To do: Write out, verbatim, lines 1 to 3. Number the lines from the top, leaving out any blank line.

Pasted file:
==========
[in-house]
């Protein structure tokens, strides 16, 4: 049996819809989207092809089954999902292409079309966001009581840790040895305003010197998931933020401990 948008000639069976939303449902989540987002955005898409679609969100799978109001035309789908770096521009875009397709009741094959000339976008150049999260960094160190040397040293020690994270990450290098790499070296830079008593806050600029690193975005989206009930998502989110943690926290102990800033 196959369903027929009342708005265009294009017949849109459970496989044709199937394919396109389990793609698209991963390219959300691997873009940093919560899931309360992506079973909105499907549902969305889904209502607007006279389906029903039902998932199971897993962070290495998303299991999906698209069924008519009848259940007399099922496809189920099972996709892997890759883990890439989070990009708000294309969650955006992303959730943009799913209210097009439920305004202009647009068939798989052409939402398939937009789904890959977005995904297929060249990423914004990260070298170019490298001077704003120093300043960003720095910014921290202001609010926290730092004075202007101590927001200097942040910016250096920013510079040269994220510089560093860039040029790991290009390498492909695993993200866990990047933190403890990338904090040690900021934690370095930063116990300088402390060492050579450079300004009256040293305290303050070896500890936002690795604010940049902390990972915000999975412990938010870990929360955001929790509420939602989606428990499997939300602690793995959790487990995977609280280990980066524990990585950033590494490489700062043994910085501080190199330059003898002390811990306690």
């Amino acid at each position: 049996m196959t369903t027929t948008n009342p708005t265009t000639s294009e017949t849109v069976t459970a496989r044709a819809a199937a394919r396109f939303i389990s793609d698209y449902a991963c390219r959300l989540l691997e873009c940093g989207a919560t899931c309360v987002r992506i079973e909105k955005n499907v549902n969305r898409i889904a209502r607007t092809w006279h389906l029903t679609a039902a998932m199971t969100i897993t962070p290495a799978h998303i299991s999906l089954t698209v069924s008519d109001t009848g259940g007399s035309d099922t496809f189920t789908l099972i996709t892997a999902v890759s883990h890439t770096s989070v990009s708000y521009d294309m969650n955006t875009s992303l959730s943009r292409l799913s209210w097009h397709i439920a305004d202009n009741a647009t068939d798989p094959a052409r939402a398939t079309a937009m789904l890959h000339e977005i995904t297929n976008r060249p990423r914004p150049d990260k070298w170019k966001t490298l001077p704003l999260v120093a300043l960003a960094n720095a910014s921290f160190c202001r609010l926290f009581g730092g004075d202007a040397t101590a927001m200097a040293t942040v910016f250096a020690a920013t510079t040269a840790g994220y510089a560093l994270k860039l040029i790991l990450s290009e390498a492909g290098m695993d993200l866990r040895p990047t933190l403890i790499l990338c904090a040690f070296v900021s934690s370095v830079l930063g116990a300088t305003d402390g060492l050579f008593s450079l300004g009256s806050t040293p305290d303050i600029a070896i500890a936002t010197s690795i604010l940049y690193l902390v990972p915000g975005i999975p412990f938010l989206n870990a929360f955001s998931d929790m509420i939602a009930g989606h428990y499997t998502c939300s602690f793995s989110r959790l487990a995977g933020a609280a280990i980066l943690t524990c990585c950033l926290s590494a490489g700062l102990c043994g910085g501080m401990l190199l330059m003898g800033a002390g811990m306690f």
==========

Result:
[in-house]
């Protein structure tokens, strides 16, 4: 049996819809989207092809089954999902292409079309966001009581840790040895305003010197998931933020401990 948008000639069976939303449902989540987002955005898409679609969100799978109001035309789908770096521009875009397709009741094959000339976008150049999260960094160190040397040293020690994270990450290098790499070296830079008593806050600029690193975005989206009930998502989110943690926290102990800033 196959369903027929009342708005265009294009017949849109459970496989044709199937394919396109389990793609698209991963390219959300691997873009940093919560899931309360992506079973909105499907549902969305889904209502607007006279389906029903039902998932199971897993962070290495998303299991999906698209069924008519009848259940007399099922496809189920099972996709892997890759883990890439989070990009708000294309969650955006992303959730943009799913209210097009439920305004202009647009068939798989052409939402398939937009789904890959977005995904297929060249990423914004990260070298170019490298001077704003120093300043960003720095910014921290202001609010926290730092004075202007101590927001200097942040910016250096920013510079040269994220510089560093860039040029790991290009390498492909695993993200866990990047933190403890990338904090040690900021934690370095930063116990300088402390060492050579450079300004009256040293305290303050070896500890936002690795604010940049902390990972915000999975412990938010870990929360955001929790509420939602989606428990499997939300602690793995959790487990995977609280280990980066524990990585950033590494490489700062043994910085501080190199330059003898002390811990306690």
């Amino acid at each position: 049996m196959t369903t027929t948008n009342p708005t265009t000639s294009e017949t849109v069976t459970a496989r044709a819809a199937a394919r396109f939303i389990s793609d698209y449902a991963c390219r959300l989540l691997e873009c940093g989207a919560t899931c309360v987002r992506i079973e909105k955005n499907v549902n969305r898409i889904a209502r607007t092809w006279h389906l029903t679609a039902a998932m199971t969100i897993t962070p290495a799978h998303i299991s999906l089954t698209v069924s008519d109001t009848g259940g007399s035309d099922t496809f189920t789908l099972i996709t892997a999902v890759s883990h890439t770096s989070v990009s708000y521009d294309m969650n955006t875009s992303l959730s943009r292409l799913s209210w097009h397709i439920a305004d202009n009741a647009t068939d798989p094959a052409r939402a398939t079309a937009m789904l890959h000339e977005i995904t297929n976008r060249p990423r914004p150049d990260k070298w170019k966001t490298l001077p704003l999260v120093a300043l960003a960094n720095a910014s921290f160190c202001r609010l926290f009581g730092g004075d202007a040397t101590a927001m200097a040293t942040v910016f250096a020690a920013t510079t040269a840790g994220y510089a560093l994270k860039l040029i790991l990450s290009e390498a492909g290098m695993d993200l866990r040895p990047t933190l403890i790499l990338c904090a040690f070296v900021s934690s370095v830079l930063g116990a300088t305003d402390g060492l050579f008593s450079l300004g009256s806050t040293p305290d303050i600029a070896i500890a936002t010197s690795i604010l940049y690193l902390v990972p915000g975005i999975p412990f938010l989206n870990a929360f955001s998931d929790m509420i939602a009930g989606h428990y499997t998502c939300s602690f793995s989110r959790l487990a995977g933020a609280a280990i980066l943690t524990c990585c950033l926290s590494a490489g700062l102990c043994g910085g501080m401990l190199l330059m003898g800033a002390g811990m306690f």